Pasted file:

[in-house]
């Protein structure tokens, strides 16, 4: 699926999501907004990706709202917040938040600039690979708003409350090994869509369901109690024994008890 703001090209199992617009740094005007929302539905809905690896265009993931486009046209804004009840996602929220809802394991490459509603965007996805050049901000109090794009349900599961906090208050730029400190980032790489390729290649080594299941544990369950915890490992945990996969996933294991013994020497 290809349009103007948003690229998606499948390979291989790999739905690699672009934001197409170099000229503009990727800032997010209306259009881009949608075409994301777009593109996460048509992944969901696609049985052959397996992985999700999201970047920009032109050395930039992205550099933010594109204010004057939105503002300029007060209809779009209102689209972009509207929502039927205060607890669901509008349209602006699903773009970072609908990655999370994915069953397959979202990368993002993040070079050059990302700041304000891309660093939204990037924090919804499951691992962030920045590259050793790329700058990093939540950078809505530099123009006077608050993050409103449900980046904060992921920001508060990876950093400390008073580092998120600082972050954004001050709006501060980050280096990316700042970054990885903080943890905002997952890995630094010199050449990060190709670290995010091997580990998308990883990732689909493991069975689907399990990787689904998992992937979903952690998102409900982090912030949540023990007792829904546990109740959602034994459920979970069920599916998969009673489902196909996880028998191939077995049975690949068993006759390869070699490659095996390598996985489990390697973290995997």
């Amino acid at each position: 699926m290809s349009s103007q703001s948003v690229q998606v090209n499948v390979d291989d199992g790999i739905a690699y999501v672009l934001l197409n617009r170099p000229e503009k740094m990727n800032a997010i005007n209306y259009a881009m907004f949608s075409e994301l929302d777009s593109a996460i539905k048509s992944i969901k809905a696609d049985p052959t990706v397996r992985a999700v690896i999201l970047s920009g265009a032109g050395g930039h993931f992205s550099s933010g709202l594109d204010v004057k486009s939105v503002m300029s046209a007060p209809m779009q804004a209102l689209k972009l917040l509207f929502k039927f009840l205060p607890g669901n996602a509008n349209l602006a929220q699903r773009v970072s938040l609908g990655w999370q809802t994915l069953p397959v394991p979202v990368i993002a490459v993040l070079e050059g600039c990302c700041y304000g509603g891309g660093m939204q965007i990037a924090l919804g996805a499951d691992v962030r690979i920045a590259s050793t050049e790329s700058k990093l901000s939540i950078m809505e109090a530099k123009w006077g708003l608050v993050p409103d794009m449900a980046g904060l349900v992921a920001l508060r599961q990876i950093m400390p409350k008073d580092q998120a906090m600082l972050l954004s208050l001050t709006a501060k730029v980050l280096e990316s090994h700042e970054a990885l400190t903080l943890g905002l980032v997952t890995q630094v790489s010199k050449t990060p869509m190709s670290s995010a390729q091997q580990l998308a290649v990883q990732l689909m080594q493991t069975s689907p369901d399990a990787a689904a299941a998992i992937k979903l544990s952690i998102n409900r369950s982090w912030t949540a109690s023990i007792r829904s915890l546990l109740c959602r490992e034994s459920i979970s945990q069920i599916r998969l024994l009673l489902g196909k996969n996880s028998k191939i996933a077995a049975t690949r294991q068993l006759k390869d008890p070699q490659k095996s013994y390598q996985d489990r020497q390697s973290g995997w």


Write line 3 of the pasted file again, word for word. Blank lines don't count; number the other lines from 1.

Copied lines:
């Amino acid at each position: 699926m290809s349009s103007q703001s948003v690229q998606v090209n499948v390979d291989d199992g790999i739905a690699y999501v672009l934001l197409n617009r170099p000229e503009k740094m990727n800032a997010i005007n209306y259009a881009m907004f949608s075409e994301l929302d777009s593109a996460i539905k048509s992944i969901k809905a696609d049985p052959t990706v397996r992985a999700v690896i999201l970047s920009g265009a032109g050395g930039h993931f992205s550099s933010g709202l594109d204010v004057k486009s939105v503002m300029s046209a007060p209809m779009q804004a209102l689209k972009l917040l509207f929502k039927f009840l205060p607890g669901n996602a509008n349209l602006a929220q699903r773009v970072s938040l609908g990655w999370q809802t994915l069953p397959v394991p979202v990368i993002a490459v993040l070079e050059g600039c990302c700041y304000g509603g891309g660093m939204q965007i990037a924090l919804g996805a499951d691992v962030r690979i920045a590259s050793t050049e790329s700058k990093l901000s939540i950078m809505e109090a530099k123009w006077g708003l608050v993050p409103d794009m449900a980046g904060l349900v992921a920001l508060r599961q990876i950093m400390p409350k008073d580092q998120a906090m600082l972050l954004s208050l001050t709006a501060k730029v980050l280096e990316s090994h700042e970054a990885l400190t903080l943890g905002l980032v997952t890995q630094v790489s010199k050449t990060p869509m190709s670290s995010a390729q091997q580990l998308a290649v990883q990732l689909m080594q493991t069975s689907p369901d399990a990787a689904a299941a998992i992937k979903l544990s952690i998102n409900r369950s982090w912030t949540a109690s023990i007792r829904s915890l546990l109740c959602r490992e034994s459920i979970s945990q069920i599916r998969l024994l009673l489902g196909k996969n996880s028998k191939i996933a077995a049975t690949r294991q068993l006759k390869d008890p070699q490659k095996s013994y390598q996985d489990r020497q390697s973290g995997w």